Ignore her. Make her small. Stop getting frustrated when you have to clean up her mess. I’m not saying it isn’t frustrating. But the reality is whether you are focusing on it and frustrated or ignoring it she is the same. Your frustration does nothing to solve the problem anyway. Pass over that thought and move right on to the work at hand. Visualize the big difference you are making in the world through your work. Place your focus there. Place your focus where you CAN and ARE making a difference. Ignore her and her actions. Place no focus there.

#2 Stop Cleaning up Her Messes

Someone is making the decision to keep her. Is this same person suffering the consequences of this co-worker’s mistakes? Or, is the team doing all of the clean up. I know it is hard, especially when you feel so strongly about the work you are doing. Cushioning a decision maker from the full consequences and dealing with all of them yourselves can sometimes prolong a tough decision. Pain is what moves humans into action. If there is pain on both sides of a decision people have a tendency to stick to the actions that create the least amount of pain or consequences.

There is a reason someone is deciding to keep this employee. I am assuming it’s not about her work ethic. It sounds more like they have guilt or fear. Maybe they fear her defensive response. Perhaps they have guilt because they know she needs the job. The pain of that guilt and fear is bigger than the consequence they are experiencing from her bad behavior. Is that because you guys clean it all up so the organization does not suffer? Does the boss have to deal with the team complaints but not the clean up?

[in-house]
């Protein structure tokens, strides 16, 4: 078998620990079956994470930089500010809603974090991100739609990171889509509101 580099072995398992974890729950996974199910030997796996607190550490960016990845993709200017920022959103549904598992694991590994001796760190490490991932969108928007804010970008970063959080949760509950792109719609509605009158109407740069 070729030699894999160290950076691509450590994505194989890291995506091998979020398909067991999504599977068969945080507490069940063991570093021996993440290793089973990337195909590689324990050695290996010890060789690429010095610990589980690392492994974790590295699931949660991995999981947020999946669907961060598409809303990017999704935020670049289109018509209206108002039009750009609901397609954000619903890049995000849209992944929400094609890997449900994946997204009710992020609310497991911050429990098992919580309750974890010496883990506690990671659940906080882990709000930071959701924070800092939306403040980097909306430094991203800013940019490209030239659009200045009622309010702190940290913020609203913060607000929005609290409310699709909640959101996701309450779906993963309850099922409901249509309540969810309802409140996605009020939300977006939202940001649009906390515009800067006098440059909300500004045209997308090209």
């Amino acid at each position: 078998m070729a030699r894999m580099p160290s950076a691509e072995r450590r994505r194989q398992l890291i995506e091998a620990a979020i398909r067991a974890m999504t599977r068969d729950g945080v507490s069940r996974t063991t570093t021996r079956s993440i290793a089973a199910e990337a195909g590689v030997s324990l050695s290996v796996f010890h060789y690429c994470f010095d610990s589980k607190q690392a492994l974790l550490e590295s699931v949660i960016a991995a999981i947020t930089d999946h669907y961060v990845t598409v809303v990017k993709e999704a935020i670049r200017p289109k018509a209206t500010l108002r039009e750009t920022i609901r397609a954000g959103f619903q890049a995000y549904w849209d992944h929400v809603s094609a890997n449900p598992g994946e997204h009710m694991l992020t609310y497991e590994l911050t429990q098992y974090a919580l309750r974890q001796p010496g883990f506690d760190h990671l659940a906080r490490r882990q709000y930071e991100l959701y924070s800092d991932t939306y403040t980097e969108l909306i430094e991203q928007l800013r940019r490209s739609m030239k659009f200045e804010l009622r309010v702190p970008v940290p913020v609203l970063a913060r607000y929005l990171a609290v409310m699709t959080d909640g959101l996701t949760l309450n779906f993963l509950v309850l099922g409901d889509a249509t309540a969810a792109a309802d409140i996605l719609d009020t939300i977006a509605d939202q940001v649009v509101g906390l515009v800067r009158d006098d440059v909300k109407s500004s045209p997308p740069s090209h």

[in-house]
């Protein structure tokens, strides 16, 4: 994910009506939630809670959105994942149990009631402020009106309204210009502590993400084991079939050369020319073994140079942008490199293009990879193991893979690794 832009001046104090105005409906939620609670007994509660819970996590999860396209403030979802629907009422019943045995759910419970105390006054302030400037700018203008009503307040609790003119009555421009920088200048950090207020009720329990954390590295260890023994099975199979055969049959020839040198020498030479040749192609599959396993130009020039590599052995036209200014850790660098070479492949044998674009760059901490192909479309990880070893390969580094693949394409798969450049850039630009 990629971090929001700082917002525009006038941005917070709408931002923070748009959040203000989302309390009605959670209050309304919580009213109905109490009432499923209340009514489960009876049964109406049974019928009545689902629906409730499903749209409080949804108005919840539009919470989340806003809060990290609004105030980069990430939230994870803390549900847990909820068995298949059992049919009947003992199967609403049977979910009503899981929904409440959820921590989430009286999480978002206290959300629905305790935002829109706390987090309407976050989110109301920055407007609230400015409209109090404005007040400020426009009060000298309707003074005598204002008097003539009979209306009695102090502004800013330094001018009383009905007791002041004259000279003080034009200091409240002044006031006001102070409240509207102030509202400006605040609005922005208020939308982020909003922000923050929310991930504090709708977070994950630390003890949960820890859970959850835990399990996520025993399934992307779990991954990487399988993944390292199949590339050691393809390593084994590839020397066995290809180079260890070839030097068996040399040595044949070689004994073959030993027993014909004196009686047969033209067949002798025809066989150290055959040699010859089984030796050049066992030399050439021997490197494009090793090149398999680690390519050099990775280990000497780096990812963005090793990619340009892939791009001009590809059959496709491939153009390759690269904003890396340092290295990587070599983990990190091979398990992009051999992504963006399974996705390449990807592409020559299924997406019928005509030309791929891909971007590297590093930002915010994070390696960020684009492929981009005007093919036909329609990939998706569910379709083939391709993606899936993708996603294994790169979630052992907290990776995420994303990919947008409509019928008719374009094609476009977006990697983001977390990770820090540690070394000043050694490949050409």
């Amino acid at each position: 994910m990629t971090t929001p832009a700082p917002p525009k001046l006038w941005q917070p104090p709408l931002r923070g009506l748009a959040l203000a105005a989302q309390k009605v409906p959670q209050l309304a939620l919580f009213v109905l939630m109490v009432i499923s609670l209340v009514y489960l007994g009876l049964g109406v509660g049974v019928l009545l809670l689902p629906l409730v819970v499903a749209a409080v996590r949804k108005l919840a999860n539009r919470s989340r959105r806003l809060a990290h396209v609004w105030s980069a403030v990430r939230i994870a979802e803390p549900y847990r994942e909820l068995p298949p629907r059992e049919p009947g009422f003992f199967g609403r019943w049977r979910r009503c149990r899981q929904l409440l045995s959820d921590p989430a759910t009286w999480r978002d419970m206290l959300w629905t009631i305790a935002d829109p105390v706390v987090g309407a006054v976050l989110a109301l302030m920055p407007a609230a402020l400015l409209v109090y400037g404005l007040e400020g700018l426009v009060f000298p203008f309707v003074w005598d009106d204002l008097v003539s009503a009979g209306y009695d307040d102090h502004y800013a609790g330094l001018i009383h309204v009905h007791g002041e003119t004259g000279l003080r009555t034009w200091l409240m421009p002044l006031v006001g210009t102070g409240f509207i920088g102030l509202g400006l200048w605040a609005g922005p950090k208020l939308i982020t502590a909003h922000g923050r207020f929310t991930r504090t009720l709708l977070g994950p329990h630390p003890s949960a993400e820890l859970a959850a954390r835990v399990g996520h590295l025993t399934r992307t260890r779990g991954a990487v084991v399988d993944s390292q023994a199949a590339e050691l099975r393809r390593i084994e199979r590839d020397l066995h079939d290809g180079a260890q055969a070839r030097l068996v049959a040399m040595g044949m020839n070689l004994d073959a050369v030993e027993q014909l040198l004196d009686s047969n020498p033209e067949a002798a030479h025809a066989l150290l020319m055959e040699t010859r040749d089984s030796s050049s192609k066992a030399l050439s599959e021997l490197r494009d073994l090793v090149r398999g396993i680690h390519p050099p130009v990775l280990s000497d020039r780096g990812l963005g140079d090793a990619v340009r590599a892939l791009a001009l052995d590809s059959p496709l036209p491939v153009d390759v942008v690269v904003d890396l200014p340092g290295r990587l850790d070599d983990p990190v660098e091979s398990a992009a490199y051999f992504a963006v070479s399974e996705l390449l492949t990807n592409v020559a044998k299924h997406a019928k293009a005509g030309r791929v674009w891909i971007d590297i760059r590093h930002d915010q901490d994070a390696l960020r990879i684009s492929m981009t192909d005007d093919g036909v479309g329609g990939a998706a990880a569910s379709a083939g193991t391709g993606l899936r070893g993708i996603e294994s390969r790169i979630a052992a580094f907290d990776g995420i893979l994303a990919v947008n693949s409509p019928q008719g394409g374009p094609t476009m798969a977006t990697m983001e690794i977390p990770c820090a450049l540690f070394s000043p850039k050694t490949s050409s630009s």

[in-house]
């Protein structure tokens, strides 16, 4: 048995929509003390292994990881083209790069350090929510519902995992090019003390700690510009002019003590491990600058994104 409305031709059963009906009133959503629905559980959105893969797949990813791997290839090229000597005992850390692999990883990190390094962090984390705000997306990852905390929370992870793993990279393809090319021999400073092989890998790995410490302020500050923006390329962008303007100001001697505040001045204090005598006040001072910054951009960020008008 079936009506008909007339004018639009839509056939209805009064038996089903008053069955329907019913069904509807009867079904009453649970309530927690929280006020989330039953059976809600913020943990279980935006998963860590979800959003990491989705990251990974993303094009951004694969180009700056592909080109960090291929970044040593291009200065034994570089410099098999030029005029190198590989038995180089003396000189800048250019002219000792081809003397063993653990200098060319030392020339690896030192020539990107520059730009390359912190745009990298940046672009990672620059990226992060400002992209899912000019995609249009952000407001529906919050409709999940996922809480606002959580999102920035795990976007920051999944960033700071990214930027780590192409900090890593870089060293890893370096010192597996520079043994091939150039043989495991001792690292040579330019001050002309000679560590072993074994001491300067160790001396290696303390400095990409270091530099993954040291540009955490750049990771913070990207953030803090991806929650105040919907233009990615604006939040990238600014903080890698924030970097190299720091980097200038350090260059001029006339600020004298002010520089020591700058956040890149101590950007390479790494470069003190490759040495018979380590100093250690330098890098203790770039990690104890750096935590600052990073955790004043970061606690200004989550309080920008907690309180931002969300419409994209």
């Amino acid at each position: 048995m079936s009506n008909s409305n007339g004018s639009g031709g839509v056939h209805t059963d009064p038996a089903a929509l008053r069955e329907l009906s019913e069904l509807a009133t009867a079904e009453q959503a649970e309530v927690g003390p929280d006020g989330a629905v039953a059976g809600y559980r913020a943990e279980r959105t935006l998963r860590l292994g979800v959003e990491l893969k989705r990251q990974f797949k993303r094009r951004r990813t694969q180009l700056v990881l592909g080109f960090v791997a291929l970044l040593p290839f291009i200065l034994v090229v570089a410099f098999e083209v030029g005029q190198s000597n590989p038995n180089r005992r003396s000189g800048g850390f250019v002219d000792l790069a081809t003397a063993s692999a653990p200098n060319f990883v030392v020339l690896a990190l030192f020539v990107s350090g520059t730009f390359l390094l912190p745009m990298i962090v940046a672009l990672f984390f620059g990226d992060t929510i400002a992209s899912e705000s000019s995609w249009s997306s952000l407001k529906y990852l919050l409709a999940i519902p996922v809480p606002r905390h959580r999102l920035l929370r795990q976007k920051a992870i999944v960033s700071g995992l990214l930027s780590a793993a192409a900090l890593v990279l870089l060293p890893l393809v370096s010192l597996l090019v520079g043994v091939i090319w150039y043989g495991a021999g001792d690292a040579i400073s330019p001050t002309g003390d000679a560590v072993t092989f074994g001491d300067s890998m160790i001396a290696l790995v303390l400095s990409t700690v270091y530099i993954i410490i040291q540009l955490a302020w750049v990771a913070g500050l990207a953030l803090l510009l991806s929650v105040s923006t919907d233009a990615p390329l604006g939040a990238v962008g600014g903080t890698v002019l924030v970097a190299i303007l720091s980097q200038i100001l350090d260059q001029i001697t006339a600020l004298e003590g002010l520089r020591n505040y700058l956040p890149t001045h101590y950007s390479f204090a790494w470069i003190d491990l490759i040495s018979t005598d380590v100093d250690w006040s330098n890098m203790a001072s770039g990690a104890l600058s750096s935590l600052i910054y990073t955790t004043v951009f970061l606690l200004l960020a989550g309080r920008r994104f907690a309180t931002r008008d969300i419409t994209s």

Do what you can to help decision makers feel the full brunt of consequences. Stop being on the clean up crew.

You may even tell them that you can no longer do it. You will do your job to the best of your ability but will no longer clean up her messes. You are overwhelmed, resentful and frustrated. Share what is true. What do you have to lose? You are at your wit’s end. The only chance that you can stay is if something changes. Your change may be the catalyst that makes that transformation happen.

#3 See Her in a Different Light

Part of your frustration is in wanting her to be different. Perhaps you assume she is doing what she’s doing on purpose. Chances are the outcomes she achieves are not what she intends. Instead they are the fall out for the false beliefs, fears, lack of self esteem, whatever is actually driving her. And it might be a sense of entitlement and a desire to do as little as possible. There are some who have that mission.

The truth is, life can’t be very fulfilling for her. She knows she’s not doing a good job. She knows she’s trying to stay stuck and hanging on by a thread where she is. She’s working hard and expending a lot of energy to control what she can and keep things status quo.

I’m not trying to help you excuse away what she’s doing. It is a shame. But for your own level of satisfaction and nothing more, can you feel sorry for her or find her actions ridiculously funny? Is it possible for someone to be this delusional?

If you can find humor or empathy rather than frustration the situation may begin to be more palatable. And this can help you stay in a job you otherwise love.

#4 Leave

If all else fails, you can’t make the issue small and focus on other things, you can’t find empathy or humor, you can’t ignite the desire for change in the leaders by allowing them to feel the consequences. If the frustration is at a level that you can no longer tolerate then the option for your sanity and enjoyment of life is to leave. Use your gifts and all that you have to offer to an organization that values hard work and a focus where it should be. An organization that does not tolerate drama.

It is possible that your resignation would ignite a fire in the leaders who are allowing the behavior to continue. I wouldn’t suggest giving an idle threat but if you are truly at that point and find no other options let the leaders know. And maybe, just maybe, they’ll do what they must.